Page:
Abdoulaye Bathily, a UN envoy, urged rival governments in conflict-torn Libya to reach an election agreement “by mid-June” in an effort to hold the long-delayed vote by year’s end.
The Senegalese diplomat informed the UN Security Council last month that he had a fresh idea to move negotiations on the legal foundation for elections to the presidential and parliamentary bodies, initially scheduled for December 2021, forward.
But Bathily, who has led the UN Support Mission in Libya since October, has come under fire for his frank criticism of the two houses of parliament in the North African nation for failing to come to an agreement.
At a news conference in Tripoli on Saturday, the UN envoy defended his plan and made it clear that it was “not a foreign-imposed solution.”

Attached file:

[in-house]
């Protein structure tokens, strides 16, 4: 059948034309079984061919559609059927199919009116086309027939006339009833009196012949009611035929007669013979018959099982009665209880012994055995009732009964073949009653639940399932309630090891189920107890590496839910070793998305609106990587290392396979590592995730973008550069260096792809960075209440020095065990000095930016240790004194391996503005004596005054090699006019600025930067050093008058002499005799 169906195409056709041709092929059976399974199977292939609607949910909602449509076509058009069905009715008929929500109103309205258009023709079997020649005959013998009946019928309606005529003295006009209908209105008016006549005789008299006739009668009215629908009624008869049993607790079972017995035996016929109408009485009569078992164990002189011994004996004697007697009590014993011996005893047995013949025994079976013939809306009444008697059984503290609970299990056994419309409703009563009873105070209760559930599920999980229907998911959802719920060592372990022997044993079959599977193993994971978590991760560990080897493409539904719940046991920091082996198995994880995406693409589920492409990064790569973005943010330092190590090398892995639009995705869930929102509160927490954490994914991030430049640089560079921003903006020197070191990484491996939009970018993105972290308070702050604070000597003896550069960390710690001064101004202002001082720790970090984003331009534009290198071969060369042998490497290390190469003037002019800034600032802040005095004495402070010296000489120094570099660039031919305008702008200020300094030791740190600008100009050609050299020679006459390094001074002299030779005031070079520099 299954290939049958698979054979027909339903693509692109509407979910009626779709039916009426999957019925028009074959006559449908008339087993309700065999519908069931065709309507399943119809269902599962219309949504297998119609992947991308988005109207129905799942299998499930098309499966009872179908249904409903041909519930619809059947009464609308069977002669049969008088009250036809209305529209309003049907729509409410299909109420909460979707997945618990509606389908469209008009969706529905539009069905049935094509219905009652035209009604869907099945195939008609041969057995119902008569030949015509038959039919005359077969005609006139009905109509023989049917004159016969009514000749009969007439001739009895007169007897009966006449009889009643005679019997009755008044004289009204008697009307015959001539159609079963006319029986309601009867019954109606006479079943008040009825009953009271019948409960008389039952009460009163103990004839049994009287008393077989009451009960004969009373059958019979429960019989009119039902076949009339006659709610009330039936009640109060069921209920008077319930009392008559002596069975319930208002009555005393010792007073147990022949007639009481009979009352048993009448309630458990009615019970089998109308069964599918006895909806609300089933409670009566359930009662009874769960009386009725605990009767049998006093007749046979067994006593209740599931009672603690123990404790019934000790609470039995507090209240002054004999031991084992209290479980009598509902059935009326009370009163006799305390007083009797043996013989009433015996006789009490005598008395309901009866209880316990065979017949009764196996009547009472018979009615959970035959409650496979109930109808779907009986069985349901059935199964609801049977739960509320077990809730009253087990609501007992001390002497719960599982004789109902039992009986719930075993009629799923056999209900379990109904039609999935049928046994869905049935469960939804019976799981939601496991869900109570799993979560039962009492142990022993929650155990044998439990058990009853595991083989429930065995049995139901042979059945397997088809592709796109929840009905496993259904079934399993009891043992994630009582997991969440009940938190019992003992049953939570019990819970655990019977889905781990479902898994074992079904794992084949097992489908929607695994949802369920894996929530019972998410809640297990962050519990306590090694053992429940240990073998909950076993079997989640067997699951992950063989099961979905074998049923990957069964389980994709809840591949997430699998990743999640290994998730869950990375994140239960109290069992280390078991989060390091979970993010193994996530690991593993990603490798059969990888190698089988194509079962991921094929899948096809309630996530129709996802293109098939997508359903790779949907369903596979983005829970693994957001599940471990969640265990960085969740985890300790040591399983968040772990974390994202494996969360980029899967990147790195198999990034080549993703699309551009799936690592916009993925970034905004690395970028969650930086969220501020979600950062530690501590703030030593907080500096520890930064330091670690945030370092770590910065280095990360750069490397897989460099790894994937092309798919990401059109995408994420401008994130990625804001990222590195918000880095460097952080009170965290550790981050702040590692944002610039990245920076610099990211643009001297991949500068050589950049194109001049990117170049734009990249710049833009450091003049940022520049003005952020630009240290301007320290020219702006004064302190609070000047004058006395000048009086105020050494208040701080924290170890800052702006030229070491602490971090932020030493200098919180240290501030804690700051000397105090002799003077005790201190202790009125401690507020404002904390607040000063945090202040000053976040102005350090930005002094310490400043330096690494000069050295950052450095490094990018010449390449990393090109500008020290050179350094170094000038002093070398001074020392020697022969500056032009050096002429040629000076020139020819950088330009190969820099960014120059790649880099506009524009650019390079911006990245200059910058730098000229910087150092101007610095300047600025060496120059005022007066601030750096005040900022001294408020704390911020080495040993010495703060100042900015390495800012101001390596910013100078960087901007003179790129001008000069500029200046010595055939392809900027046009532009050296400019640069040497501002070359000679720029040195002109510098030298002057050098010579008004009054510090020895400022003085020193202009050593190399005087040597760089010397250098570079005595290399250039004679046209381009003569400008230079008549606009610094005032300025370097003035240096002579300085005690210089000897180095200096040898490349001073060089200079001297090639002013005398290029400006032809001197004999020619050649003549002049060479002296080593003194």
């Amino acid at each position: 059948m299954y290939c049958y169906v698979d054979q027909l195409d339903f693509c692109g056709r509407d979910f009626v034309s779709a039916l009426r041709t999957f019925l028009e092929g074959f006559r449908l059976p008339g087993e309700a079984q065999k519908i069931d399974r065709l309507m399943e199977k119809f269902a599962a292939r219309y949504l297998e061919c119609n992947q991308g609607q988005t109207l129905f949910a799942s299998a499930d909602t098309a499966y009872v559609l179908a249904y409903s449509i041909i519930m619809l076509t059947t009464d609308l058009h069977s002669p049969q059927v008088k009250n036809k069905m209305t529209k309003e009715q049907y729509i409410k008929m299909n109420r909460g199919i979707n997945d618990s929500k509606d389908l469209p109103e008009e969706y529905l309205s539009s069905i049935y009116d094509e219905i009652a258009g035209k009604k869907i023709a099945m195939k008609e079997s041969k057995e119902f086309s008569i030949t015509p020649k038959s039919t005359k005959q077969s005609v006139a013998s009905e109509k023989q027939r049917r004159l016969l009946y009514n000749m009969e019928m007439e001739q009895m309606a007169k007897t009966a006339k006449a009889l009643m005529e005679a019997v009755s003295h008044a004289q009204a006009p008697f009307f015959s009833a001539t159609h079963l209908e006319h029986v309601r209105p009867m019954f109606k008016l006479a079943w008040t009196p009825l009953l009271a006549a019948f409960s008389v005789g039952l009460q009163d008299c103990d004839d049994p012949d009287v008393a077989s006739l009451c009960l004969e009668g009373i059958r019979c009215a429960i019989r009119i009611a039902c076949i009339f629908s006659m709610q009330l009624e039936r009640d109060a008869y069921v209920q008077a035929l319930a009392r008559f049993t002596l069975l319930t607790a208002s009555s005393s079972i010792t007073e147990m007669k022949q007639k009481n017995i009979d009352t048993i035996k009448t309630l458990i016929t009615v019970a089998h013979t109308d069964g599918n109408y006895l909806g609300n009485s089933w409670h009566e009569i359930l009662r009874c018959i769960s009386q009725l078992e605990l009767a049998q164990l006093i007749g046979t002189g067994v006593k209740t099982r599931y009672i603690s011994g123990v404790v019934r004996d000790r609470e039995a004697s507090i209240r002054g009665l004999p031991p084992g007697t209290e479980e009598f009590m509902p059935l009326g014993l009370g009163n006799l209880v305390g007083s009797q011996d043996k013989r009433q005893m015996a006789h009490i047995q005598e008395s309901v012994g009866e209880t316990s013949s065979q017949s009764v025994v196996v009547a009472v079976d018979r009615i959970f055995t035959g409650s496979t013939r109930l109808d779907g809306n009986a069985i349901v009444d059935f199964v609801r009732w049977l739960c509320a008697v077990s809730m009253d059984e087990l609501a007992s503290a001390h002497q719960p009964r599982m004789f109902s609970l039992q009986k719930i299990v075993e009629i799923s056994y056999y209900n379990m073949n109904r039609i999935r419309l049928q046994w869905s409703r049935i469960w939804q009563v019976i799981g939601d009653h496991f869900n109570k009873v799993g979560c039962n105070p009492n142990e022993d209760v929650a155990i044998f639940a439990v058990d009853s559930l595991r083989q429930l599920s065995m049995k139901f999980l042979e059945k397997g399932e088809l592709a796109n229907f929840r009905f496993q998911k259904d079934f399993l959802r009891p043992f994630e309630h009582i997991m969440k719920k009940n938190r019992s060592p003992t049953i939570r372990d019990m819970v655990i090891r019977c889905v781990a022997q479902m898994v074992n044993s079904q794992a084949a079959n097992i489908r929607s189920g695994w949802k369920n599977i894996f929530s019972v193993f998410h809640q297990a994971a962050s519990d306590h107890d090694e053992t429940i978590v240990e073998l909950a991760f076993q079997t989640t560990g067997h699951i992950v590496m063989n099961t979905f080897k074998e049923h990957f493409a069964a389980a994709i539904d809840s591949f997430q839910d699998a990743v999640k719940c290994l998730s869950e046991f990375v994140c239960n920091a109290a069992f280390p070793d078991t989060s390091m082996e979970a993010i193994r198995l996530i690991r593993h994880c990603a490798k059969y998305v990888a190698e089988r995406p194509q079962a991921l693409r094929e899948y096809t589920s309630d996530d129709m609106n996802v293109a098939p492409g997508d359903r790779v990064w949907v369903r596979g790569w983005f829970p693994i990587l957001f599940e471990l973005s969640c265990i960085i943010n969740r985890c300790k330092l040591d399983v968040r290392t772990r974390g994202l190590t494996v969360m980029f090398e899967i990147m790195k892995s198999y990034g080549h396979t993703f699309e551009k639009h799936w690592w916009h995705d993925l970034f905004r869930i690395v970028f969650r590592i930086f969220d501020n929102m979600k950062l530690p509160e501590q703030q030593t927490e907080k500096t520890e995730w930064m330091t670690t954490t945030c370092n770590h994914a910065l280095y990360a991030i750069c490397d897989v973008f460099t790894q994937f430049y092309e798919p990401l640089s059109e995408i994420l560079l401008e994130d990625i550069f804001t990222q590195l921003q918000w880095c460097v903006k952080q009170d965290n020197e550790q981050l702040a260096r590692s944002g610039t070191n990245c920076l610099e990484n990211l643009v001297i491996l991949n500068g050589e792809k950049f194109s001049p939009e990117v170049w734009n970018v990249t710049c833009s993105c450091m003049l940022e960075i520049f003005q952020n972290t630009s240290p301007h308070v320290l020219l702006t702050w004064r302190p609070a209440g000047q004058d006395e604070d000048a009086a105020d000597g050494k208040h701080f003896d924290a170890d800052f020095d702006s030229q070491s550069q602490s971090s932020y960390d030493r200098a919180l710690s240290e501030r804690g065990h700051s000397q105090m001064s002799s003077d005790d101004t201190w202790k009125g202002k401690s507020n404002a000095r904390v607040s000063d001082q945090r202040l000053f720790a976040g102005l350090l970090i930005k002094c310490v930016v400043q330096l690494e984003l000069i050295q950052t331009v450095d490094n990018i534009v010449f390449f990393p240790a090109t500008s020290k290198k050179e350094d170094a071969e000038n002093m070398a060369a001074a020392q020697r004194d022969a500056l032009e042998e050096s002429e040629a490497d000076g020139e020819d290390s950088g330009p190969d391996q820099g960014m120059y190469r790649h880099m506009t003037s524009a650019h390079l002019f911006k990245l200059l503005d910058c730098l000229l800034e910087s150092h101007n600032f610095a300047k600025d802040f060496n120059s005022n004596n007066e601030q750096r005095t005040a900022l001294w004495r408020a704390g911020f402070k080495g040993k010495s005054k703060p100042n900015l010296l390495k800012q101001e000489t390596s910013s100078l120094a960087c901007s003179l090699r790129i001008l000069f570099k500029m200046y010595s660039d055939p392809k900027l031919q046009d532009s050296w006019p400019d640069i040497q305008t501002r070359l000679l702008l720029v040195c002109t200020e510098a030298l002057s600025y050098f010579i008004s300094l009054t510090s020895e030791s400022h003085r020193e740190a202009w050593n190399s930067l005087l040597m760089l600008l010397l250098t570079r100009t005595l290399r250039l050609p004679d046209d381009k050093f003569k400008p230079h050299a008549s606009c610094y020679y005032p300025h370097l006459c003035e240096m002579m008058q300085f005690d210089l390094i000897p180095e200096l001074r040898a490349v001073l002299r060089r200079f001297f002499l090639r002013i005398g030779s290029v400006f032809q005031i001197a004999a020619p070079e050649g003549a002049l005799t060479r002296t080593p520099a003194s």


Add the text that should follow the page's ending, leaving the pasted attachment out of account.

“After sitting for a few weeks, it would be possible for them to reach an agreement on those electoral laws… (and) to put up a clear roadmap by mid-June.”
Since the 2011 uprising that ousted strongman Moamer Kadhafi, Libya has experienced more than ten years of stop-start fighting, with a wide variety of militias forming opposing alliances backed by foreign powers.
It is still divided between a formally interim government in Tripoli, located in the west, and one supported by Khalifa Haftar, a military strongman, in the east.
It would be feasible to hold these elections by the end of the year if both administrations agreed to negotiate, Bathily told reporters.
Prime Minister Abdelhamid Dbeibah of Tripoli expressed his support for “Mr Bathily’s efforts,” calling for “fair and impartial elections” on Twitter on Saturday.
The UN initiative, which is supported by Western nations, has drawn criticism from both the Haftar-backed government in the east and Russia.
The Tripoli government’s attempts to keep US citizen Haftar from running for president have been a major contributor to the impasse over the legitimacy of the elections.
Rivals of Haftar want regulations that prohibit dual citizens and military personnel from running for office.